• PRESCRIPTION DRUGS: Asked how the government should help senior citizens pay for their prescriptions, a majority preferred increased financing for Medicare, which Gore has proposed. Gore voters favored that plan overwhelmingly, while Bush voters more narrowly supported providing money for seniors to buy private insurance coverage - Bush's proposal.
  • SOCIAL SECURITY: A majority of voters supported allowing individuals to invest some of their Social Security taxes in the stock market, as Bush proposed, and two-thirds of those voters backed Bush.
  • MILITARY: Almost half of voters thought the U.S. military has become weaker since Clinton took office; more than one-third believed it stayed about the same. Bush's voters overwhelmingly said it was worse, while Gore supporters were divided on the question.
  • COMPASSIONATE CONSERVATIVE?: Bush's effort to position himself as a compassionate conservative appeared to have made inroads. About half of voters said his positions on the issues were about right; about a third said he was too conservative.

  • FAMILY FINANCES: Half the voters said their personal finances were better now than four years ago, and they overwhelmingly voted for Gore. Most other voters said things were about the same, and these voters favored Bush by 2-to-1.
  • CLINTON CREDIT?: About two in three voters said the Clinton administration was very or somewhat responsible for the good economy, and they favored Gore. Those who didn't give the administration much credit were overwhelmingly in Bush's camp.

  • STEALING FROM GORE?: About half of Nader voters said they would have voted for Gore if it had been a two-way race. But about one in three said they simply would not have voted in a two-way race.

  • Bush voters were more likely than Gore voters to say they were excited about what their candidate would do as president. Among voters on both sides, about half said they would be scared if the other candidate won.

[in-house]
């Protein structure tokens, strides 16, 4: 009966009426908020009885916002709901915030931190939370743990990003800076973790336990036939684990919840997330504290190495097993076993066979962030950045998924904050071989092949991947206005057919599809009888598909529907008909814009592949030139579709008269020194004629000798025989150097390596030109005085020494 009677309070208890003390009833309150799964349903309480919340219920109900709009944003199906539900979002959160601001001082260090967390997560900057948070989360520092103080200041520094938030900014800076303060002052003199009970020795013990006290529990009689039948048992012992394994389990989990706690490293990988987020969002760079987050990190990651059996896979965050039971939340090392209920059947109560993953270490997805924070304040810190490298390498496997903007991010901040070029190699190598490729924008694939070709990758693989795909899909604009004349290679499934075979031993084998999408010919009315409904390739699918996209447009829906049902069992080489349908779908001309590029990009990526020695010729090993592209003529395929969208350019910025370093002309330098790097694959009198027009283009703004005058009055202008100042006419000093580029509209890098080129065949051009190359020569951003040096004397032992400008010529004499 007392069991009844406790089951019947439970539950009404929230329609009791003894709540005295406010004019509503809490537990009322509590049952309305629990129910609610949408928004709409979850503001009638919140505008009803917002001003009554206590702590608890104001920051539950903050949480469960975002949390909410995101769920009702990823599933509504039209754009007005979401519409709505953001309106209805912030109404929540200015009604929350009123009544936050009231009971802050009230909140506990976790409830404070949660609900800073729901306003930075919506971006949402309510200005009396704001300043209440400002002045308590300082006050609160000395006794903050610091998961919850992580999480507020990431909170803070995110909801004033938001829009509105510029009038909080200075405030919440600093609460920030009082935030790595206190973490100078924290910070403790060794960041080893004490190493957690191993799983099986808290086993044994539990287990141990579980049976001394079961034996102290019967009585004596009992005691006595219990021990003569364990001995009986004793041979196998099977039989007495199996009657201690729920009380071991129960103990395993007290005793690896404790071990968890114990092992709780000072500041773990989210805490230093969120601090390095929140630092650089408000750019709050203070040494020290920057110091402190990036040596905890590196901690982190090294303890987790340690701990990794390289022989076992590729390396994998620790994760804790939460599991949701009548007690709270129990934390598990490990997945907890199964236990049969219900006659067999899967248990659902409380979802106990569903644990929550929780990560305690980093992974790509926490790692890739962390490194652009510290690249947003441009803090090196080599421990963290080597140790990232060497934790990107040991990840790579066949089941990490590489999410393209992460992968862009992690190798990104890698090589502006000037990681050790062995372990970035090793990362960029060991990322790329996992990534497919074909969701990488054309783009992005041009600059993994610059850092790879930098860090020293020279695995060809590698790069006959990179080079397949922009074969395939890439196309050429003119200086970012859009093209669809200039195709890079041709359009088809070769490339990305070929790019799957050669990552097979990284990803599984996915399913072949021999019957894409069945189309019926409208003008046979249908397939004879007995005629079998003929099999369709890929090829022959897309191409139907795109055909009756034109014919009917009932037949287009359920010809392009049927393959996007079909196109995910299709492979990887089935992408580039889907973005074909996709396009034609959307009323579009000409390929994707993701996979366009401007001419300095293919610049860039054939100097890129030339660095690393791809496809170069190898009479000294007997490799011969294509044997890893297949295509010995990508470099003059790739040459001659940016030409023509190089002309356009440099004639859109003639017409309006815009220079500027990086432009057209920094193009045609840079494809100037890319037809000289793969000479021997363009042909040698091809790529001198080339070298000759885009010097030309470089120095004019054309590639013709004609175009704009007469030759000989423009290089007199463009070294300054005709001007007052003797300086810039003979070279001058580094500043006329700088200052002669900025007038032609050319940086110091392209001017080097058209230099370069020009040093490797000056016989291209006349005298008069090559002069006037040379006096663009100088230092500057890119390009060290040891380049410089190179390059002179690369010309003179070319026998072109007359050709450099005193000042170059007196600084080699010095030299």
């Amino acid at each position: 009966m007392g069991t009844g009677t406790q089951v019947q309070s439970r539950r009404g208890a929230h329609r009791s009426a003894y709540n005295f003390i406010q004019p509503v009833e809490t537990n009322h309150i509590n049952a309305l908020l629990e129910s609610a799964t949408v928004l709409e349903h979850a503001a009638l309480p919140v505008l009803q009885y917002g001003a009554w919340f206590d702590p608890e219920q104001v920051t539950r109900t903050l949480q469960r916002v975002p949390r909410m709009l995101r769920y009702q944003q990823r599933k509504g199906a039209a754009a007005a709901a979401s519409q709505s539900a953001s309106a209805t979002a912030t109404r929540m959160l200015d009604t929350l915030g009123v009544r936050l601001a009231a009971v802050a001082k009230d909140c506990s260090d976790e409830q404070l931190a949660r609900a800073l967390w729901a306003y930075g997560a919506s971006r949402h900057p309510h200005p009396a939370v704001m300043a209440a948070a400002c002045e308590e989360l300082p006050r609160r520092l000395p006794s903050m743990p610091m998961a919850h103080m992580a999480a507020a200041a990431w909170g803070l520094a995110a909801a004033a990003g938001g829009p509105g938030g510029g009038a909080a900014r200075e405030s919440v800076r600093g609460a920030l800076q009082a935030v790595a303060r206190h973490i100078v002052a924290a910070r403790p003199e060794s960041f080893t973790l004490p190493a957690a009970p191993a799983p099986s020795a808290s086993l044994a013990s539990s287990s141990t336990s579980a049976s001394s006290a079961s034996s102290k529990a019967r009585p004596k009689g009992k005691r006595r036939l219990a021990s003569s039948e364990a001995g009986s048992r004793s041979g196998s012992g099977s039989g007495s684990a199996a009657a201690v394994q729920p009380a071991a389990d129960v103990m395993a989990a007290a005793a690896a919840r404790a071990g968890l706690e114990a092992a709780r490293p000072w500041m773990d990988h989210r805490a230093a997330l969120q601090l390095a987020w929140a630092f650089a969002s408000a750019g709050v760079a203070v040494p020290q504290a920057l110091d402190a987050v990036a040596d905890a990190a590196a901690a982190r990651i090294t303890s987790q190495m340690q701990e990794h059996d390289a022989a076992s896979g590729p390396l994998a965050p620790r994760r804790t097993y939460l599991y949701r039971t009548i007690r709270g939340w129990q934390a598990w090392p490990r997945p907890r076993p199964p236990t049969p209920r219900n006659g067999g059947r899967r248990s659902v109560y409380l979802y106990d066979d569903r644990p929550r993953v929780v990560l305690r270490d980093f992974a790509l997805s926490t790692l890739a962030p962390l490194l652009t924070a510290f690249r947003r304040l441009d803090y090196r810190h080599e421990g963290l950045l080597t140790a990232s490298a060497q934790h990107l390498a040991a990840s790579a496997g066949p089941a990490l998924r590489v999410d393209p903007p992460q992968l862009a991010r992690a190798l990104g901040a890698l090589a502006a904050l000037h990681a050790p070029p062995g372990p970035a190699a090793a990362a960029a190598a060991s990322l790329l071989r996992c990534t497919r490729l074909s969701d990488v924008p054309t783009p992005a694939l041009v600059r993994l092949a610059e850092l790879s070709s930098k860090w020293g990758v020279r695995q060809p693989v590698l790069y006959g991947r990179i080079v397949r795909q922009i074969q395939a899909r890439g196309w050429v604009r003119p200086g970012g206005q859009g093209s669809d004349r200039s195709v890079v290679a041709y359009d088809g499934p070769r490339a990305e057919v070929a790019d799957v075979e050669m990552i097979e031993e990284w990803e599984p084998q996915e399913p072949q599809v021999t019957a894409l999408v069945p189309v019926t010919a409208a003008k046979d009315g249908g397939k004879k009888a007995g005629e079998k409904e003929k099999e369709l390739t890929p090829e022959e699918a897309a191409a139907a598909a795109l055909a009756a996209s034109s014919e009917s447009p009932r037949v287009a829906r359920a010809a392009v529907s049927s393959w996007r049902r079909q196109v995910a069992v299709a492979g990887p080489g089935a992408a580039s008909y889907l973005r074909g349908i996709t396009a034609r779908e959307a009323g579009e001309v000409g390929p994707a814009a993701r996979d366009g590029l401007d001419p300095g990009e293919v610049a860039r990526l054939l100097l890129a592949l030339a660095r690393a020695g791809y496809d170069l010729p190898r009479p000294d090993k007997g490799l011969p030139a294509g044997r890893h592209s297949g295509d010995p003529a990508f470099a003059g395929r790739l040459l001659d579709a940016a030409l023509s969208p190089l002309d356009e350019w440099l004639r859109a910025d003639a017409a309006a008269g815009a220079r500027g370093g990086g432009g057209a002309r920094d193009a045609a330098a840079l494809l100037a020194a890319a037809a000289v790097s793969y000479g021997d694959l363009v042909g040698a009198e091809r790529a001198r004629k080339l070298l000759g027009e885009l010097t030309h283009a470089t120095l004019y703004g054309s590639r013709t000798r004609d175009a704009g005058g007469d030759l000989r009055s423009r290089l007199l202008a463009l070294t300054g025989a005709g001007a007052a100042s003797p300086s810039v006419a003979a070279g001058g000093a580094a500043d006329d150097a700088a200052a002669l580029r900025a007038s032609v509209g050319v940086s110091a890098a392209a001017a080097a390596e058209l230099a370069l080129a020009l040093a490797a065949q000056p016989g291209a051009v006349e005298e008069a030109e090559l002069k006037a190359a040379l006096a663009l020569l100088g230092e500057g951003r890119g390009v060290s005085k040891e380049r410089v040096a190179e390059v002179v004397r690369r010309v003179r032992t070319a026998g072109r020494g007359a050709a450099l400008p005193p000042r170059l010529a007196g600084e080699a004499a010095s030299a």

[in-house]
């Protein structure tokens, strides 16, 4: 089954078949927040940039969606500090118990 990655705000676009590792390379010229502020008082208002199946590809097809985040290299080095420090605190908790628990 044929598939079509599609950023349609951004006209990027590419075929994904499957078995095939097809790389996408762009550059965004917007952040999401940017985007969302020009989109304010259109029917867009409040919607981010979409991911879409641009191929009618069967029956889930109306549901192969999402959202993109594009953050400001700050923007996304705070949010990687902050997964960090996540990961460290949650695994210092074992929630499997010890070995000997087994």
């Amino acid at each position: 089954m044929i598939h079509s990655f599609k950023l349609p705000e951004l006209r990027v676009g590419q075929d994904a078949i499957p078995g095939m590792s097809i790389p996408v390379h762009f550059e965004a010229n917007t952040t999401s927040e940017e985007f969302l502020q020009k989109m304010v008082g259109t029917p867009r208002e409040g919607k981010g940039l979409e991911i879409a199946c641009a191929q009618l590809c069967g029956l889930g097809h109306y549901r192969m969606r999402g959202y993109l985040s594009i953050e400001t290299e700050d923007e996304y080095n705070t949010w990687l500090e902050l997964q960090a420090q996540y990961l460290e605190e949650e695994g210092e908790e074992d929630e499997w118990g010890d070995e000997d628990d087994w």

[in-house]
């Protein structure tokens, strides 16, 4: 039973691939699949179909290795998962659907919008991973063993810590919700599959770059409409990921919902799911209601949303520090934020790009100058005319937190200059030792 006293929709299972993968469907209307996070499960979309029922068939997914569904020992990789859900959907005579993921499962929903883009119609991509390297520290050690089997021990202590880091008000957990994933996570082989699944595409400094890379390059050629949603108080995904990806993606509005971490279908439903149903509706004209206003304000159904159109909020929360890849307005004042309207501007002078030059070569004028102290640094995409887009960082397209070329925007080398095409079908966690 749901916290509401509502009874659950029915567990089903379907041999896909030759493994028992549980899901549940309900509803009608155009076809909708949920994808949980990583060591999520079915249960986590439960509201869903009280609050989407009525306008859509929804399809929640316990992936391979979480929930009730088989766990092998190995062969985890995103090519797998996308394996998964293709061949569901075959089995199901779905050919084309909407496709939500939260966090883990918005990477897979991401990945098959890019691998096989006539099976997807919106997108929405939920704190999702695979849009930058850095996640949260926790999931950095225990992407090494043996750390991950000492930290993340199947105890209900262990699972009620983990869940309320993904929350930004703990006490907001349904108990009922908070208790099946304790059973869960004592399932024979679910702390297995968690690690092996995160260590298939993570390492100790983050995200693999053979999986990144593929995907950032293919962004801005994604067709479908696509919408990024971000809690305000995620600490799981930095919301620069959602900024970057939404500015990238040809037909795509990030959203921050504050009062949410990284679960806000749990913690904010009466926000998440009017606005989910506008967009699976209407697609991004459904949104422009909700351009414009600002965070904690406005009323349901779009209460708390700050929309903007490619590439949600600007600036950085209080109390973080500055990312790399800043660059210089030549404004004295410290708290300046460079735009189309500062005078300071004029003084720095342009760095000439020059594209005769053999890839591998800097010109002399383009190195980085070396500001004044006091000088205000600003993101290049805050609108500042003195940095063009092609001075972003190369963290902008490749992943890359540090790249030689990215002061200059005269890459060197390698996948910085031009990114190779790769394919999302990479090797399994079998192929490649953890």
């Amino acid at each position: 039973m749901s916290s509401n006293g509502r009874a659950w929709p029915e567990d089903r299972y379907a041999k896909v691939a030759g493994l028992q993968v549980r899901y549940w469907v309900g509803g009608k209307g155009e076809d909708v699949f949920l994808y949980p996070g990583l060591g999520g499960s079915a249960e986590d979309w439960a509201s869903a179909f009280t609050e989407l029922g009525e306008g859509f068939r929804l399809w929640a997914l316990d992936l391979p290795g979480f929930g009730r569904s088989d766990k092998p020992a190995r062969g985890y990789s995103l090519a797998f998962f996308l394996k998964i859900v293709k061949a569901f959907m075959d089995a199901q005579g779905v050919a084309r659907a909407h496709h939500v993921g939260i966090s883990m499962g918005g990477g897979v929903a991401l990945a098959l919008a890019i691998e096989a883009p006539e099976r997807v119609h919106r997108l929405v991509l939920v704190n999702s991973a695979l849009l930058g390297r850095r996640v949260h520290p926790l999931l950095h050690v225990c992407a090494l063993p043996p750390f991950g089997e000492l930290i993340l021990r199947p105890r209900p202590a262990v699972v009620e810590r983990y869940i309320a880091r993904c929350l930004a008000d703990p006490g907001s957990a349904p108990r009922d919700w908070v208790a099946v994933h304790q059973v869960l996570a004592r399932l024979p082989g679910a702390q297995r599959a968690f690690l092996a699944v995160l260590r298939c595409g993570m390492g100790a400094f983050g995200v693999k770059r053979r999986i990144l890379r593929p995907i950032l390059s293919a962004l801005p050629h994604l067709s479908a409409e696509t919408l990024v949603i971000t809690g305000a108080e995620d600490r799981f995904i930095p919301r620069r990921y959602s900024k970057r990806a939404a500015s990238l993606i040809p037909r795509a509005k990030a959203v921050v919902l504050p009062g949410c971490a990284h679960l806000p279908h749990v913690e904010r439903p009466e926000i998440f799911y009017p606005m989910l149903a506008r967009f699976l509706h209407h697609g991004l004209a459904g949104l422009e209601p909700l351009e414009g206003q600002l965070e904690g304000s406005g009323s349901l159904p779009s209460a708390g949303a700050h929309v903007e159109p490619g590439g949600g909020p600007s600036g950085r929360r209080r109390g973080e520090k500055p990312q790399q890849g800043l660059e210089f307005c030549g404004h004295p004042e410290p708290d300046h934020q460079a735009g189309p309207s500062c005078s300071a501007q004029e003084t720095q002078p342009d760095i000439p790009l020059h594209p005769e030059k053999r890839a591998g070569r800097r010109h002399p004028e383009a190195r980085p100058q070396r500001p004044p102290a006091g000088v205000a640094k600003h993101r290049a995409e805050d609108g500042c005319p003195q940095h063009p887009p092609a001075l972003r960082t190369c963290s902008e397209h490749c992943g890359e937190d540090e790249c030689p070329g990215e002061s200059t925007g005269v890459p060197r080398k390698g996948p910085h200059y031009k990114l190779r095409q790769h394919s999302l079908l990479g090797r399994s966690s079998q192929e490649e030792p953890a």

• SCANDALS OR LEADERSHIP?: Two-thirds of voters said Clinton would be remembered more for his scandals than his leadership. Yet a majority said they approved of the way Clinton handled his job as president.
  • INFLUENCE ON VOTE: A little more than half said Clinton administration scandals weren't important to their vote. But those who called the scandals very or somewhat important went heavily for Bush. About seven in 10 Bush voters called the scandals important.
  • About one-third of Bush voters said one reason for their vote was to oppose Clinton, but far more - about six in 10 Bush voters - said Clinton wasn't a factor.

  • BUSINESS OR GOVERNMENT?: A majority of voters thought government is doing too many things better left to businesses and individuals, and they strongly favored Bush. The four out of 10 who said government should do more to solve problems heavily favored Gore.
  • DIVIDED GOVERNMENT?: A majority of voters said it's better for the country if the president and Congress are of the same party.
  • PRESIDENT'S FIRST JOB: About three in 10 voters said the first thing the new president should do is improve education, and a majority of them voted for Gore. About a fourth of voters said cutting taxes was job No. 1, and they overwhelmingly chose Bush. Another fourth made strengthening Social Security the priority, and as a group they leaned toward Gore.
  • Voters were interviewed as they left the polls by Voter News Service, a consortium of the AP and the television networks. Early results were based on interviews with 8,364 voters as they left their polling places. The results have a margin of error of plus or minus 1.3 percentage points, higher for subgroups.